Local newspaper calls outcome of District 9 primary a tragedy

The headline reads "SHAME".
Above the fold and in big letters the Tri-State Defender calls the outcome of the 15-way District 9 Democratic Congressional Primary a tragedy.
The Defender blames the top two African American vote-getters, Nikki Tinker and Joe Ford, Jr., for pretty much guaranteeing an African American had no shot at coming out on top.

Rev. Dwight Montgomery with the SCLC says, "There's no way that any of them could have actually believed that one of them would emerge with so many African American's in the race."

State Senator Steve Cohen won the primary with just over 30 percent of the vote.  He'll face Republican Mark White in November.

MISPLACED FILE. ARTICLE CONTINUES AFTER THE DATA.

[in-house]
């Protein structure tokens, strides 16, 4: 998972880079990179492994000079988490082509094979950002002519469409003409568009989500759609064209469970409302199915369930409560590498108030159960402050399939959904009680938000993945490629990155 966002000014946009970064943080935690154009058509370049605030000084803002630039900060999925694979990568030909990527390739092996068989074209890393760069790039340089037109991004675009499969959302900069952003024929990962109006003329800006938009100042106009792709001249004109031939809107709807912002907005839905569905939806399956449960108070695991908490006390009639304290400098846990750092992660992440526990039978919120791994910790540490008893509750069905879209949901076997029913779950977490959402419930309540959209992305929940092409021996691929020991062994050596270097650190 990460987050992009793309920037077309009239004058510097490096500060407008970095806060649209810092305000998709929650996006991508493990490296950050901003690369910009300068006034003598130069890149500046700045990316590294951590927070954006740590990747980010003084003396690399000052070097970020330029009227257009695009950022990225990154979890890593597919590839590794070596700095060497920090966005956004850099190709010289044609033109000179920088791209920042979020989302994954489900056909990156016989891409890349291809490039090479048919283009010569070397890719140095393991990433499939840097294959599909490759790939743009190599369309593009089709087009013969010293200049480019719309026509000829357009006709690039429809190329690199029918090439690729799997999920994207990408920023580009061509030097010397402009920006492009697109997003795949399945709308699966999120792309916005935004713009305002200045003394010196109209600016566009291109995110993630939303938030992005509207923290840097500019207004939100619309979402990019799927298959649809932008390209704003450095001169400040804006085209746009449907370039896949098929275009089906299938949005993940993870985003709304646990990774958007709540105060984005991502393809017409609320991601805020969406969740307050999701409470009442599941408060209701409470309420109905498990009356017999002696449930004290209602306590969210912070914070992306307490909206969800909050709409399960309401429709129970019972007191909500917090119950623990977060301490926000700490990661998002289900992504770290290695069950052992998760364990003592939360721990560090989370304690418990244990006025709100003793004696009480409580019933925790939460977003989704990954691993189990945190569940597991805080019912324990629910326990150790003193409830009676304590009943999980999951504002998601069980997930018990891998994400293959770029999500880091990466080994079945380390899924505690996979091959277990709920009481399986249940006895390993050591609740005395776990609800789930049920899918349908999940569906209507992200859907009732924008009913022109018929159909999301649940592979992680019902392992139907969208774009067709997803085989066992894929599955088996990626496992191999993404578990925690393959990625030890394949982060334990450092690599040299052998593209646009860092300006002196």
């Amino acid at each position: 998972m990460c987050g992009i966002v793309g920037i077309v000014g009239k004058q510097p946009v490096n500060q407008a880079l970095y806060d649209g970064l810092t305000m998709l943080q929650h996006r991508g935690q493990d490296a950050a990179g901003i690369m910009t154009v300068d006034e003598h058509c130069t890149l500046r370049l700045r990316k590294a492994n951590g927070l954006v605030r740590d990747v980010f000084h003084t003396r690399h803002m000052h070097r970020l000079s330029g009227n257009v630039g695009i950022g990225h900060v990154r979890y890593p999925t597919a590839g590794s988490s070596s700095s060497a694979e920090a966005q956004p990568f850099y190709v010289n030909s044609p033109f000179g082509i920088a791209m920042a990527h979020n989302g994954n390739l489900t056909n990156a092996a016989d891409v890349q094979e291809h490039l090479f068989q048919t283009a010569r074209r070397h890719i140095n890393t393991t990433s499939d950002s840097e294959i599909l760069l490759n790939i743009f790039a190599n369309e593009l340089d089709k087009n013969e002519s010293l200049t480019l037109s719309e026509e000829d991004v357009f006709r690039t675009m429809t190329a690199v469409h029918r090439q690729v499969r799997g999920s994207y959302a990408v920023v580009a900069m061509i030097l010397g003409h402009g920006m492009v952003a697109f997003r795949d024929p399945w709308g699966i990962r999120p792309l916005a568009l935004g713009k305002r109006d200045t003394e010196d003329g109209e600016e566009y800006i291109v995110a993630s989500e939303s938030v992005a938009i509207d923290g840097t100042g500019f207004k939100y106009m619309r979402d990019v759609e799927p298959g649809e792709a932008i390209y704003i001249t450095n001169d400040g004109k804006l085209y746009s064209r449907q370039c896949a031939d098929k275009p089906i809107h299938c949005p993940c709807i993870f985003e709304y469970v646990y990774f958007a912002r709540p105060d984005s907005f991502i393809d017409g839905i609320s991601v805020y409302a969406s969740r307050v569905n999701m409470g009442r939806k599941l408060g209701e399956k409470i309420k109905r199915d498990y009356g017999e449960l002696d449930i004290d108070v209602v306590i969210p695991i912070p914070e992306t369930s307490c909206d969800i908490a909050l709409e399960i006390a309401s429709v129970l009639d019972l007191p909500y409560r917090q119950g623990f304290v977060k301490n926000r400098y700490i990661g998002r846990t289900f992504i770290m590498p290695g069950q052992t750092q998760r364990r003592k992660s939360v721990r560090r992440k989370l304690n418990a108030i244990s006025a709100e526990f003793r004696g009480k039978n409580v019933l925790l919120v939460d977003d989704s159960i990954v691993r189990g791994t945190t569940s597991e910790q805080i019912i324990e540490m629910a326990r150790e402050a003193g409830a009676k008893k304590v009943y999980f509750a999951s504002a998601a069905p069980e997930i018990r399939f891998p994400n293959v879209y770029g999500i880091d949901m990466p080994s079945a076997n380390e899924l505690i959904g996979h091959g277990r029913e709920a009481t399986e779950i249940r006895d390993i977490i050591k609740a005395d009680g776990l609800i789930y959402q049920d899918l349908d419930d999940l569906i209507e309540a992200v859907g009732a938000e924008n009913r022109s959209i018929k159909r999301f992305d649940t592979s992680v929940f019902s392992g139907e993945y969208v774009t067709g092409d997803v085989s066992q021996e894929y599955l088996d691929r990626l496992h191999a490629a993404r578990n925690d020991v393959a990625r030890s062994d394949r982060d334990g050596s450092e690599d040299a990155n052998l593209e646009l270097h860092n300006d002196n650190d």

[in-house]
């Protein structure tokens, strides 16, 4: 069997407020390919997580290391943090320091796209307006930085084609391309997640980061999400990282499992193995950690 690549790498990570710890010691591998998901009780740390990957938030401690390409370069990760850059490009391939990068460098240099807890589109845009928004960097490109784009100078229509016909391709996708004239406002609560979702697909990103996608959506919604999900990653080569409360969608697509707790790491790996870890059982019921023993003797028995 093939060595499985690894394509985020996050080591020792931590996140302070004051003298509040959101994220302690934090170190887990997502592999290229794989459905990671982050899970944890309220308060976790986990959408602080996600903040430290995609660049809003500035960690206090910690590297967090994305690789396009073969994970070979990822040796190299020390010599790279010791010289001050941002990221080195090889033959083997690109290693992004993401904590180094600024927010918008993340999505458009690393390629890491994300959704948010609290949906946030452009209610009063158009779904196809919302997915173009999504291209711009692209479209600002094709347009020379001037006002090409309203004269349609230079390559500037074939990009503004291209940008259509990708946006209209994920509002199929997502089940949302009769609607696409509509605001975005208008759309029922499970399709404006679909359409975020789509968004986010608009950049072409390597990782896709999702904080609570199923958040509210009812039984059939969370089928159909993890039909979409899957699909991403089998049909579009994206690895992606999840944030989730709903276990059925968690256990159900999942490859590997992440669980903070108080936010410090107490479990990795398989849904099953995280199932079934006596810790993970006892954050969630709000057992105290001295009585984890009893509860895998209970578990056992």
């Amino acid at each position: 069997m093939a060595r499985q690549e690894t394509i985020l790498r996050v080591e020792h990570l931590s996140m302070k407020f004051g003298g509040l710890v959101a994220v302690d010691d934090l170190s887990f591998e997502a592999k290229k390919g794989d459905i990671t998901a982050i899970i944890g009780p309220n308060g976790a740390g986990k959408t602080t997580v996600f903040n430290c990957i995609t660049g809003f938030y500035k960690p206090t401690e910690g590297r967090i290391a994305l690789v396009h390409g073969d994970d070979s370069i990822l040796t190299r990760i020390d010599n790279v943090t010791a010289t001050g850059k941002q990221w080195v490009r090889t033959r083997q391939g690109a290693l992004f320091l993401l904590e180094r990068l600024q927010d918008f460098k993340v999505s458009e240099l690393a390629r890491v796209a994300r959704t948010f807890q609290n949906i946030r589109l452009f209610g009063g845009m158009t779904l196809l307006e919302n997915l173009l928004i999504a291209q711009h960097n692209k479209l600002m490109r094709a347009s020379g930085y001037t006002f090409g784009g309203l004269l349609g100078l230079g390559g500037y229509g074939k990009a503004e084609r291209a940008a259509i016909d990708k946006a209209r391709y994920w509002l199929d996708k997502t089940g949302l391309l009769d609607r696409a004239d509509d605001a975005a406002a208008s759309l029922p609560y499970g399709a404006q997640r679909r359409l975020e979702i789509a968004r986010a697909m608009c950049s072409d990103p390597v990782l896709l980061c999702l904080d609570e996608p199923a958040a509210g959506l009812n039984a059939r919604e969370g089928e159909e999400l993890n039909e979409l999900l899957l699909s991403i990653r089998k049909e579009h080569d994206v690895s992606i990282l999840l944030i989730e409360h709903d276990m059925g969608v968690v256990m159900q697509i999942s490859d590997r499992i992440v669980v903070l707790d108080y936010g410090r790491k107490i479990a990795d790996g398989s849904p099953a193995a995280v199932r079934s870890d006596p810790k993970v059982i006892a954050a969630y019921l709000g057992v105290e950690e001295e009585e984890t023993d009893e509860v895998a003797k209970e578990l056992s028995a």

The tragedy, some community leaders say, is not, as the paper suggests, that the predominantly African American District will most likely not have an African American Congressman for the first time since Harold Ford Sr. won the seat back in 1974... But rather what let it slip away.

Montgomery continues, "I see the shame and tragedy in the fact that there is a divided African American Community who cannot afford to be divisive."

Political analysts say it's a symbolic erosion of the political power that once united Memphis' African American Community.

Randolph Meade Walker with LeMoyne Owen college says, "We're going to have to be more sophisticated in our voting not just take positions for granted."

A position won with unity and lost with a 15-way battle at the ballot box.